It may be hardest of all for Cameron, who’s always been the most emotionally attached to her projects. She’s so invested in her new game, and so utterly convinced that the right players will recognize its genius, that she leaks a copy to Electronic Gaming for prereview. They eviscerate it, and like any reasonable person, it takes her a while to recover. “Put it behind you,” Joe tells her. “Start fresh, move on.” “It’s not that easy for me,” Cam tells him.
Meanwhile, as all of our main players are wondering how to negotiate between the past and future, the next generation is arriving. Enter Haley Clark: tech entrepreneur, high-school student, and former SmutHut novice. The scene where she sits down in front of Joe and Gordon for what’s essentially a venture-capital meeting is great, and it’s funny in the way Halt and Catch Fire doesn’t often get credit for being. Gordon’s spluttering astonishment at Joe’s purchase offer, Haley’s utter seriousness and her desire to use this for school credit, plus the idea that she would’ve sold the site for a gift certificate to Blockbuster? Perfect.
Haley’s Comet project is an ideal fictional premise for the kind of story Halt and Catch Fire likes to tell about tech. It’s small enough that it doesn’t interrupt the real-world tech landscape they’re trying to replicate, but smart enough that they can play with the big ideas about what the internet is trying to become. It’s also a lovely return to the kind of story the series tried to tell in the first season, a family story about computers. Except now, Donna isn’t a frustrated and underappreciated housewife — she’s an executive fighting for her place at the table. Now, Gordon isn’t angry that no one appreciates his genius. Now, the idea has been filtered through the show’s years of development and experience. The family story about computers has become a story about a very young woman with a great idea, and her parents trying to manage both her legacy and their own.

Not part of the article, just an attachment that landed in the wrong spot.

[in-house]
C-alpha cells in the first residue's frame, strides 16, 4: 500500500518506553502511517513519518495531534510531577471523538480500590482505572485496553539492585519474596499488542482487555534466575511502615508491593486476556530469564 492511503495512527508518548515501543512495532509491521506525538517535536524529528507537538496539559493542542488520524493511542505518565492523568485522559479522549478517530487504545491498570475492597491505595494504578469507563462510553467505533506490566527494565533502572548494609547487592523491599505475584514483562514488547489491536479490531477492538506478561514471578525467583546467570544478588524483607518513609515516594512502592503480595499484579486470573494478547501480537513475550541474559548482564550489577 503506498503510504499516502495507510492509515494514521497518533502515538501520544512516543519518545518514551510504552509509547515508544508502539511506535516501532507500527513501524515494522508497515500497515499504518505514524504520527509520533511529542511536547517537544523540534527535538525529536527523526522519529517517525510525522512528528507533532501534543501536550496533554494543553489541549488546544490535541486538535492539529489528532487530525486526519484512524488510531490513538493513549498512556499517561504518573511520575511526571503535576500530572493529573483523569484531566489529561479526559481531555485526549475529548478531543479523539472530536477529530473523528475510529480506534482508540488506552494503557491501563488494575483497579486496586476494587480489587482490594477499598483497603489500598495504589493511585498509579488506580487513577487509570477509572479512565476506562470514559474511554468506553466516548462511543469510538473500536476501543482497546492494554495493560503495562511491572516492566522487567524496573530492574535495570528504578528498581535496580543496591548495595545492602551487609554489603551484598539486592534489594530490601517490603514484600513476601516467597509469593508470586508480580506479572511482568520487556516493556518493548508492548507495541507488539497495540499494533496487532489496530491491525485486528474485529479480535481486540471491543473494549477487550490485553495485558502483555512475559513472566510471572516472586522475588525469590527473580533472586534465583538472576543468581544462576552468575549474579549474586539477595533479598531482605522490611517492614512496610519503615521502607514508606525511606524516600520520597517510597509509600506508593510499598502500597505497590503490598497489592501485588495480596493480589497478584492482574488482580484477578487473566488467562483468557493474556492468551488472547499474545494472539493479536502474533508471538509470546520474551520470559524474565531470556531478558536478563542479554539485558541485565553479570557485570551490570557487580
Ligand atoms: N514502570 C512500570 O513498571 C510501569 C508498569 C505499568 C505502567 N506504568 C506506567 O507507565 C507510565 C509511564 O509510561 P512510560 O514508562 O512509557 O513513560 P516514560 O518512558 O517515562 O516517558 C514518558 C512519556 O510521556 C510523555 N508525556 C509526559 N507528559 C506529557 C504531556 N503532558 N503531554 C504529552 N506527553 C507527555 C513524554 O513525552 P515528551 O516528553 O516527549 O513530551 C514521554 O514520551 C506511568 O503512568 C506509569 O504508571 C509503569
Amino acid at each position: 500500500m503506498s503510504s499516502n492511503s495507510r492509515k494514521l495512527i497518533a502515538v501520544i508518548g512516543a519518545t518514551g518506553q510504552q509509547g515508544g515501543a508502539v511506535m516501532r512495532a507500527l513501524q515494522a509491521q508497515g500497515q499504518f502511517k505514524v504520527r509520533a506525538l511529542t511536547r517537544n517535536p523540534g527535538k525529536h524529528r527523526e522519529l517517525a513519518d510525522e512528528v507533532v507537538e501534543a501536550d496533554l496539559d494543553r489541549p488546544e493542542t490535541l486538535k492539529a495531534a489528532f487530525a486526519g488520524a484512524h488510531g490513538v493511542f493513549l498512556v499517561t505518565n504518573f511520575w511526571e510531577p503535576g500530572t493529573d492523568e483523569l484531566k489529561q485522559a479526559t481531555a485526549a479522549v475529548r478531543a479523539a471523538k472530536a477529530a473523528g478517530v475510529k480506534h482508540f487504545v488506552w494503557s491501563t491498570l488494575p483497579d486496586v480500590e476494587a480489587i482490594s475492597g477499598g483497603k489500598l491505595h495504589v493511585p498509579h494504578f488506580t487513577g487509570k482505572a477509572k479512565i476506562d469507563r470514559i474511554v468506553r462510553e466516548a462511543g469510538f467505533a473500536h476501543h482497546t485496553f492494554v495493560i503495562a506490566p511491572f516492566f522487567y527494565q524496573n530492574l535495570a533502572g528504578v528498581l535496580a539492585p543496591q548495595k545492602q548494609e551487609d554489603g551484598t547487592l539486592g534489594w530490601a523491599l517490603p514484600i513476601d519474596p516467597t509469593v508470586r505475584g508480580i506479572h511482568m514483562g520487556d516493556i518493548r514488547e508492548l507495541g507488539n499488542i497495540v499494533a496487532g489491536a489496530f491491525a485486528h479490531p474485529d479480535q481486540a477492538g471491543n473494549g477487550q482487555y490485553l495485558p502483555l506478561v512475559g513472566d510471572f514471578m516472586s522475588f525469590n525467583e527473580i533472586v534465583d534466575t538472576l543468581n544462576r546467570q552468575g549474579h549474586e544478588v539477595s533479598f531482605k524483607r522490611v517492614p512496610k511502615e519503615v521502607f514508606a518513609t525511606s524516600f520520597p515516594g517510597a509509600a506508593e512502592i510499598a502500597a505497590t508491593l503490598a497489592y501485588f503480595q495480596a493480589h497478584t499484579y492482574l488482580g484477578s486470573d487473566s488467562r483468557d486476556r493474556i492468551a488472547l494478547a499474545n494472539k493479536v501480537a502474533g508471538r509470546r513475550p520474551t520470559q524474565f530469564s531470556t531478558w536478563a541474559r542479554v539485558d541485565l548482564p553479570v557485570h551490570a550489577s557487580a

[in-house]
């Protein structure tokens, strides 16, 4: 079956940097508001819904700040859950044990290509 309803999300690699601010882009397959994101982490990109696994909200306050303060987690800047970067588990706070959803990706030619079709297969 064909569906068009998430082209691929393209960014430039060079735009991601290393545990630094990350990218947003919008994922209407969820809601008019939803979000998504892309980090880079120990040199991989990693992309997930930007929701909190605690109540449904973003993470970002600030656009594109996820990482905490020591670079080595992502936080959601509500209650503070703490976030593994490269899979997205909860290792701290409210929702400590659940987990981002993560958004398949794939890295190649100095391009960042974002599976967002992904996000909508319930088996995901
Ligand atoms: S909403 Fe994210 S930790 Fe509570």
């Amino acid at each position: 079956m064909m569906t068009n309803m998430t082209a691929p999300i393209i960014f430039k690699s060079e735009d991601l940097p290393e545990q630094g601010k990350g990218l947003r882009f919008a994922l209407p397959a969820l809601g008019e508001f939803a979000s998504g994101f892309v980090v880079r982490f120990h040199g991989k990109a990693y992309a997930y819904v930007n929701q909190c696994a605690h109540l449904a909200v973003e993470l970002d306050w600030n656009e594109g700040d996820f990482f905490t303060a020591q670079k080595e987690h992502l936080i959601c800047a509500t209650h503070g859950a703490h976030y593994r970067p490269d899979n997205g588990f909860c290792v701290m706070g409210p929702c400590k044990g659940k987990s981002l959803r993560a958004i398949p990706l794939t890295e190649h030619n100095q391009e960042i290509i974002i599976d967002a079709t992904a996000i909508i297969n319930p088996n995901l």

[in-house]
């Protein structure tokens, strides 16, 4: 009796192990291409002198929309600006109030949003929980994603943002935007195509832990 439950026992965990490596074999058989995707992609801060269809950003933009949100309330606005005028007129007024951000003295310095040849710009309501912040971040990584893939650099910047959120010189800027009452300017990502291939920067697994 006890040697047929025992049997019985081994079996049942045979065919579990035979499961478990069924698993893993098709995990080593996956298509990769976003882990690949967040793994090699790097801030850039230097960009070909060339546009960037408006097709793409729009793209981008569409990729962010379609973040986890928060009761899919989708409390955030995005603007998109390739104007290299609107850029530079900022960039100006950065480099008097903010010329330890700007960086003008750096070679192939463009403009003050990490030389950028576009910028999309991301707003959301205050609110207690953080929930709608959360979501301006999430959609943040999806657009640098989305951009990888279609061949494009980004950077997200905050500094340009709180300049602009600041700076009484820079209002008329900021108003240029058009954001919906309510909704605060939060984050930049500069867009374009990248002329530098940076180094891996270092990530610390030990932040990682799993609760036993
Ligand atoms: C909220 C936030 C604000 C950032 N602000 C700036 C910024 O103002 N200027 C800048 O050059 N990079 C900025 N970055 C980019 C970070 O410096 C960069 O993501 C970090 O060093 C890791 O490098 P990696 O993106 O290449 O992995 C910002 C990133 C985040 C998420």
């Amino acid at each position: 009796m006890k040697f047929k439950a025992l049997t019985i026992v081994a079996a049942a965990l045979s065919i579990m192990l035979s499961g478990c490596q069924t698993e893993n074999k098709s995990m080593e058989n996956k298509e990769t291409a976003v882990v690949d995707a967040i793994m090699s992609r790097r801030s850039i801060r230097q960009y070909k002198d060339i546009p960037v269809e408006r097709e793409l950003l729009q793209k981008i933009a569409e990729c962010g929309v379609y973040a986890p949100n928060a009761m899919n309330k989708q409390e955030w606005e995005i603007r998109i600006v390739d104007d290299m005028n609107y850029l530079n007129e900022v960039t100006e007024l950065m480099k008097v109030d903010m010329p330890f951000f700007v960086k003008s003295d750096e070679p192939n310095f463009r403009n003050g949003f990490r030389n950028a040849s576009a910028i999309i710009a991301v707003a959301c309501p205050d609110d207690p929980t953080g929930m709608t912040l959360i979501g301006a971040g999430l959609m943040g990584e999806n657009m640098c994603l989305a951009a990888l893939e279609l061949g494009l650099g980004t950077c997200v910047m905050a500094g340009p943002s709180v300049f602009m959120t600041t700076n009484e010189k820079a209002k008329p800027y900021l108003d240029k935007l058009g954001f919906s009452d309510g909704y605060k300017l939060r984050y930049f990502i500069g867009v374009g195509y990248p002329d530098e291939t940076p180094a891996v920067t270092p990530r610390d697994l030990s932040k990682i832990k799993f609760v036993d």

I never, ever thought I’d say this at the beginning of Halt and Catch Fire, but I love who Gordon has become. In the middle of the night, he wakes up Haley and tells her that she’s right. It’s her idea and if she wants to work on it, he’s going to help her. And then he stands up for her idea with Donna — who also happens to be looking at younger employees and reflecting back on her early parenthood days. After years of “wait, where did Gordon and Donna’s kids go?” the show has finally figured out how to turn their family structure into something interesting and complicated. It’s great.